Sustainable finance – the integration of environmental, social, and governance factors into the investment decision-making process – has been a trending topic in financial markets in recent years as investors’ money flowed into bonds, stocks, and portfolios with an ESG focus. Sustainable finance bond issuance totaled $859 billion in 2021, the highest ever, according to Refinitiv data. This represents almost twice as much as in 2020, and four times more than in 2019. ESG assets under management this year total $35.3 trillion according to Global Sustainable Investment Review and such assets are expected to account for more than half of all global assets under management by 2025 (Deloitte).
This trend towards allocating capital for ESG assets and goals is a crucial part of the transformation towards a more sustainable economy. Given this tendency, what we today refer to as sustainable finance, will soon become mainstream finance. Therefore, understanding how sustainable financial instruments work, how to use them to align financial performance and positive change goals, and how they can be used in capital allocation and risk management is essential for all market participants. Moreover, everyone should understand these concepts to amplify the beneficial effect on society and induce a change in investment habits for retail investors. As a result, sustainable finance literacy – meaning an understanding of sustainable financial products and their use for promoting sustainable development goals – plays a key role in the integration of ESG factors into financial decisions.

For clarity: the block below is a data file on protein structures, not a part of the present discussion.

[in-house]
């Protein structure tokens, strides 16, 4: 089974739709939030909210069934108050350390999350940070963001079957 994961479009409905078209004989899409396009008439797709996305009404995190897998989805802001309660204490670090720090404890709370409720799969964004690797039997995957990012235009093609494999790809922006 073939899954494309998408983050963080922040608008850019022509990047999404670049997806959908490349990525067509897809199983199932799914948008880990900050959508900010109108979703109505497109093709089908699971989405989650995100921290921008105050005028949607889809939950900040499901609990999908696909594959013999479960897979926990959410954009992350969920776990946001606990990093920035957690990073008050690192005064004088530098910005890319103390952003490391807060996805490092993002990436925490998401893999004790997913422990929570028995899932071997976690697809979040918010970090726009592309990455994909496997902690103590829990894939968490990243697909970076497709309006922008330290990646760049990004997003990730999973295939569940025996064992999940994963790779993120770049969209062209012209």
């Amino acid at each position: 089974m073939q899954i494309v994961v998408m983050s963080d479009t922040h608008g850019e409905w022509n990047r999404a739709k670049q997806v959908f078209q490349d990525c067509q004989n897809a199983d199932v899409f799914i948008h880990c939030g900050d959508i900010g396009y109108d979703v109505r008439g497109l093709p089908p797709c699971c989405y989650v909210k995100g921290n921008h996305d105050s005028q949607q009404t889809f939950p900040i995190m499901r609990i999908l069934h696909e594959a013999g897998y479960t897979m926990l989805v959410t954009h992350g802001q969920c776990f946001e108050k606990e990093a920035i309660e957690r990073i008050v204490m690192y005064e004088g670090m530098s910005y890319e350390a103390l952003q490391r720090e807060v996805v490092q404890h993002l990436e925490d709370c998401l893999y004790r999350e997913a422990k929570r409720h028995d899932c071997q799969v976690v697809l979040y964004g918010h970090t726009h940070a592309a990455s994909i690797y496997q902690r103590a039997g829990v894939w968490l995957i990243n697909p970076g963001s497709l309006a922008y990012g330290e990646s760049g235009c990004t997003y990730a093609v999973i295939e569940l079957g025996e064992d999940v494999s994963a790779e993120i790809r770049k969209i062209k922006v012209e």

How do we, business school educators, prepare leaders who understand sustainable finance? How do we educate our students about sustainable financial products and the implications of knowledge about sustainable finance in their decisions about sustainable investments?
The first step in achieving sustainable finance literacy is creating awareness. While the financial sector is advancing at great speed towards integrating ESG factors in financial decision-making, teaching sustainable finance lags behind. Teaching sustainable finance courses is therefore essential. However, to create awareness we need more than specialized courses.
We need to integrate sustainable finance topics in all our courses – and especially in the core courses. This will expose students to sustainability issues in finance whether they choose to work in sustainable finance or not. For some students, this will be part of their basic sustainable finance education, for others it will be just the starting point for more specialized training. More in-depth electives or master’s courses will help students develop the required skills to work in the future financial industry.
Be aware and accommodate student demand
We should be aware and accommodate student demand. Sustainable finance has become increasingly popular among millennials and Generation Z – who prefer to invest in companies with intrinsic values that drive positive change. Students know that if you want to invest based on your values, then it is important to understand basic sustainable investment practice. Student demand for sustainable training is strong and diverse. They know exactly what aspects of sustainable finance they want to learn.